The way Americans consume media continues to change, shifting from television and print to new mediums online. But as we continue to experience this shift, at what point do we start to consider how that impacts our lives and how it impacts our ability to influence opinion?
In the past, the gatekeeping power of media organizations boosted their influence and their ability to control the spread of news. As that gatekeeping power has diminished, the ability for people to consume new media at any time of the day has significantly increased. But not only are people consuming media at all hours of the day, they are consuming it from more places than ever before.
In a recent report from Nielsen, Americans now spend an average of over 10 hours a day consuming media, a significant and rising portion of that on social media platforms. As we continue to spend more time in front of screens we will inevitably continue to consume more media, and the abundance of media is having a profound impact on our ability to process this information.
More people are experiencing media saturation, a state where consumers are saturated with information to the point where additional information causes stress or an inability to process fully what they’re seeing online. It would be one thing if the way we consumed media was isolated to one television channel or one news app that we could simply turn off, but as we continue to see screen time usage increasing, we will continue to see people consuming more media.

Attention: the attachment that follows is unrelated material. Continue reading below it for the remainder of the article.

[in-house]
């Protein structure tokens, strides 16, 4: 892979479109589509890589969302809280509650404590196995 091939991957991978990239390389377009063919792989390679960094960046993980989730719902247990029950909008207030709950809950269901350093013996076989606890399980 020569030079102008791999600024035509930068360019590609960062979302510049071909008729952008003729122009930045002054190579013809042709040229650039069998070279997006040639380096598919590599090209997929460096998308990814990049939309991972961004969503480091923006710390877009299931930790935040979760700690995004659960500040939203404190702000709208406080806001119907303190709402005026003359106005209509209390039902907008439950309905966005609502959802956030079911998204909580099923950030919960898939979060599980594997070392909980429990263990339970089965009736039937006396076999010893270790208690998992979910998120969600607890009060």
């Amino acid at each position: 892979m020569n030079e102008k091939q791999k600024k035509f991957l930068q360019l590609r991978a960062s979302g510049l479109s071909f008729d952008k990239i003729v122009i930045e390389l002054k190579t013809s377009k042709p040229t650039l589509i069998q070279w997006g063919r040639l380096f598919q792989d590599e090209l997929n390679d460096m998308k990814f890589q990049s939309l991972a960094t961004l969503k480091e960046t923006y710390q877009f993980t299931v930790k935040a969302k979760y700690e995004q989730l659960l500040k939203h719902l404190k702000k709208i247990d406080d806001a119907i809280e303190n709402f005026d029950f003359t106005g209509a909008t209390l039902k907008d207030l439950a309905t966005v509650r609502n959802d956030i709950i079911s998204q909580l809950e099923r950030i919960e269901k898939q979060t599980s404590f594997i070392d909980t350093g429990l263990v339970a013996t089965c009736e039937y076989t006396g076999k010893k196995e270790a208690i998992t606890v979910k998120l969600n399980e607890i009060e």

A consequence of this phenomenon is that people are being more proactive in avoiding information they don’t agree with. Whether unfriending people with opposing views or blocking outlets one might see as “fake news,” people are looking to relieve this stress in some manner – and that does not involve reducing screen time. As people engage more with those they agree with, social media algorithms are more likely to serve them more of the same content. But in doing so, social media users isolate themselves with reaffirming information even if the information is factually incorrect.
But from an influencer point of view, what is to be done?
The key is content that is easier to digest, requires less effort, and can quickly drive home a point.
That is why there has been an effort to move away from text-based content to video and graphic content. Recent studies show that 59% of people viewing an article online only read the title, and if they click on it only 55% of people only spend 15 seconds reading the piece.
To reach audiences instead, short-form video and easy-to-consume infographics must be corner stones of a robust communications plan. Our brains naturally engage better through visual storytelling because we can process the information at faster rates. And when we are presented with a video story, our minds are less able to distinguish that information from something we experienced in person.
Overall the communications industry is being forced to change simply because the way people are influenced is changing. While once the best way to influence a person’s opinion, well-crafted op-eds or articles in a respectable publication will likely never reach the same sizable portion of a target audience as digital media. As our lives continue to be more screen-centric, we need to optimize every second that desired information is in front of our audience. But without a keen understanding of the changing way people consume content and form opinions, any communications plan will fall flat.